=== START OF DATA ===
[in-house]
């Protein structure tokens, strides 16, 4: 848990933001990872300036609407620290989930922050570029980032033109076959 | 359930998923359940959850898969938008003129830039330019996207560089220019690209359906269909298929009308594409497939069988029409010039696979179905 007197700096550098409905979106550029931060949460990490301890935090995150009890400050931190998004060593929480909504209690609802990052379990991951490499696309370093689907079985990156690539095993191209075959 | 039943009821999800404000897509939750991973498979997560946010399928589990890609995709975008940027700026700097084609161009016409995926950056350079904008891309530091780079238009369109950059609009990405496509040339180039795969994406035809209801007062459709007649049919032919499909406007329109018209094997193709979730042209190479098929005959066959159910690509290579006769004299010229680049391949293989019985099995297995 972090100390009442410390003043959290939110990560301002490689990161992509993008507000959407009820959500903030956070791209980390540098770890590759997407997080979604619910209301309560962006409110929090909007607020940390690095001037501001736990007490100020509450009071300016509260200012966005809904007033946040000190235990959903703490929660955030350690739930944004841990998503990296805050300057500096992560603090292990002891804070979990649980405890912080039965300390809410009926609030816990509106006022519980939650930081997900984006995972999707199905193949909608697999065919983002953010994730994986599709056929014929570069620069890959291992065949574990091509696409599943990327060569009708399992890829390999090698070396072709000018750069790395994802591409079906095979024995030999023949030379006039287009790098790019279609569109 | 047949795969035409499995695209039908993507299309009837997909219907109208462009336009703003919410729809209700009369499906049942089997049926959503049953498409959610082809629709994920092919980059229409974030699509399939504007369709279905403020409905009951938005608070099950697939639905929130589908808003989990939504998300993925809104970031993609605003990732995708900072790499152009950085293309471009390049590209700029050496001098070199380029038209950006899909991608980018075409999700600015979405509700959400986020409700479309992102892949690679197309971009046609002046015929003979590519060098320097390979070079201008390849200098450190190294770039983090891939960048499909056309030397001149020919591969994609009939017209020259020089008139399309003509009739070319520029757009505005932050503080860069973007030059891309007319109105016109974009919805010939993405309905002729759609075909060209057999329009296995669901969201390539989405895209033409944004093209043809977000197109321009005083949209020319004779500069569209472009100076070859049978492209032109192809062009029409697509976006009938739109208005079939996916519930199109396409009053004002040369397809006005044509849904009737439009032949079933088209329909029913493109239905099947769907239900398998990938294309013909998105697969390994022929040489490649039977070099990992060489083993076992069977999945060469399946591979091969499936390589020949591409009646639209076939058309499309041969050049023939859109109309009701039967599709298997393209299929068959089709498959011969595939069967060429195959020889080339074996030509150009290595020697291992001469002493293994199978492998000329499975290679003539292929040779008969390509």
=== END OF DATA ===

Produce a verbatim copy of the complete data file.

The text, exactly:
[in-house]
């Protein structure tokens, strides 16, 4: 848990933001990872300036609407620290989930922050570029980032033109076959 | 359930998923359940959850898969938008003129830039330019996207560089220019690209359906269909298929009308594409497939069988029409010039696979179905 007197700096550098409905979106550029931060949460990490301890935090995150009890400050931190998004060593929480909504209690609802990052379990991951490499696309370093689907079985990156690539095993191209075959 | 039943009821999800404000897509939750991973498979997560946010399928589990890609995709975008940027700026700097084609161009016409995926950056350079904008891309530091780079238009369109950059609009990405496509040339180039795969994406035809209801007062459709007649049919032919499909406007329109018209094997193709979730042209190479098929005959066959159910690509290579006769004299010229680049391949293989019985099995297995 972090100390009442410390003043959290939110990560301002490689990161992509993008507000959407009820959500903030956070791209980390540098770890590759997407997080979604619910209301309560962006409110929090909007607020940390690095001037501001736990007490100020509450009071300016509260200012966005809904007033946040000190235990959903703490929660955030350690739930944004841990998503990296805050300057500096992560603090292990002891804070979990649980405890912080039965300390809410009926609030816990509106006022519980939650930081997900984006995972999707199905193949909608697999065919983002953010994730994986599709056929014929570069620069890959291992065949574990091509696409599943990327060569009708399992890829390999090698070396072709000018750069790395994802591409079906095979024995030999023949030379006039287009790098790019279609569109 | 047949795969035409499995695209039908993507299309009837997909219907109208462009336009703003919410729809209700009369499906049942089997049926959503049953498409959610082809629709994920092919980059229409974030699509399939504007369709279905403020409905009951938005608070099950697939639905929130589908808003989990939504998300993925809104970031993609605003990732995708900072790499152009950085293309471009390049590209700029050496001098070199380029038209950006899909991608980018075409999700600015979405509700959400986020409700479309992102892949690679197309971009046609002046015929003979590519060098320097390979070079201008390849200098450190190294770039983090891939960048499909056309030397001149020919591969994609009939017209020259020089008139399309003509009739070319520029757009505005932050503080860069973007030059891309007319109105016109974009919805010939993405309905002729759609075909060209057999329009296995669901969201390539989405895209033409944004093209043809977000197109321009005083949209020319004779500069569209472009100076070859049978492209032109192809062009029409697509976006009938739109208005079939996916519930199109396409009053004002040369397809006005044509849904009737439009032949079933088209329909029913493109239905099947769907239900398998990938294309013909998105697969390994022929040489490649039977070099990992060489083993076992069977999945060469399946591979091969499936390589020949591409009646639209076939058309499309041969050049023939859109109309009701039967599709298997393209299929068959089709498959011969595939069967060429195959020889080339074996030509150009290595020697291992001469002493293994199978492998000329499975290679003539292929040779008969390509």